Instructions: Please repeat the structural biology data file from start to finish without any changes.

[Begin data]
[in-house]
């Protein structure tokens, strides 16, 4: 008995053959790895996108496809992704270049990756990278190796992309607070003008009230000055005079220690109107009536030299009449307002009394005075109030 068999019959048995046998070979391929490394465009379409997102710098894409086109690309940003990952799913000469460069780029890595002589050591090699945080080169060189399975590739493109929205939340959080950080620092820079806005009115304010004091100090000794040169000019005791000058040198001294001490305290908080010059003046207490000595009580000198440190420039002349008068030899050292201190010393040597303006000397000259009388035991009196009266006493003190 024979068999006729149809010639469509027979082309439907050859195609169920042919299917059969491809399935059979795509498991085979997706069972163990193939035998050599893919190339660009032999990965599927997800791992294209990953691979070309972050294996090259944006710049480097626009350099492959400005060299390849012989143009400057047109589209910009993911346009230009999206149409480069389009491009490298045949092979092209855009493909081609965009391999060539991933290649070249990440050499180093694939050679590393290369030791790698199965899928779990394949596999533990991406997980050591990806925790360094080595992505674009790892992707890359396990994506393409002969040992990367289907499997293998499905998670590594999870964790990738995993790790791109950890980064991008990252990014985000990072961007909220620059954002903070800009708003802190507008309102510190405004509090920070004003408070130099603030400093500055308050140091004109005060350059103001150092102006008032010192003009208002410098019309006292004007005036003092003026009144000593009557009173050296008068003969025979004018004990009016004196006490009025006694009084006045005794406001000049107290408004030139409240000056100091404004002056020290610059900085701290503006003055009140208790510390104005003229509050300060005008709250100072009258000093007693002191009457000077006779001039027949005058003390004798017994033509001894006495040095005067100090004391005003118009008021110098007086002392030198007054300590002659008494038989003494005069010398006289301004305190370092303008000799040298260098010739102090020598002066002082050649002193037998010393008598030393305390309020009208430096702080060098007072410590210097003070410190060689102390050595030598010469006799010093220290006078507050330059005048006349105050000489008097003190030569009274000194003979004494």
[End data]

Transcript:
[in-house]
């Protein structure tokens, strides 16, 4: 008995053959790895996108496809992704270049990756990278190796992309607070003008009230000055005079220690109107009536030299009449307002009394005075109030 068999019959048995046998070979391929490394465009379409997102710098894409086109690309940003990952799913000469460069780029890595002589050591090699945080080169060189399975590739493109929205939340959080950080620092820079806005009115304010004091100090000794040169000019005791000058040198001294001490305290908080010059003046207490000595009580000198440190420039002349008068030899050292201190010393040597303006000397000259009388035991009196009266006493003190 024979068999006729149809010639469509027979082309439907050859195609169920042919299917059969491809399935059979795509498991085979997706069972163990193939035998050599893919190339660009032999990965599927997800791992294209990953691979070309972050294996090259944006710049480097626009350099492959400005060299390849012989143009400057047109589209910009993911346009230009999206149409480069389009491009490298045949092979092209855009493909081609965009391999060539991933290649070249990440050499180093694939050679590393290369030791790698199965899928779990394949596999533990991406997980050591990806925790360094080595992505674009790892992707890359396990994506393409002969040992990367289907499997293998499905998670590594999870964790990738995993790790791109950890980064991008990252990014985000990072961007909220620059954002903070800009708003802190507008309102510190405004509090920070004003408070130099603030400093500055308050140091004109005060350059103001150092102006008032010192003009208002410098019309006292004007005036003092003026009144000593009557009173050296008068003969025979004018004990009016004196006490009025006694009084006045005794406001000049107290408004030139409240000056100091404004002056020290610059900085701290503006003055009140208790510390104005003229509050300060005008709250100072009258000093007693002191009457000077006779001039027949005058003390004798017994033509001894006495040095005067100090004391005003118009008021110098007086002392030198007054300590002659008494038989003494005069010398006289301004305190370092303008000799040298260098010739102090020598002066002082050649002193037998010393008598030393305390309020009208430096702080060098007072410590210097003070410190060689102390050595030598010469006799010093220290006078507050330059005048006349105050000489008097003190030569009274000194003979004494």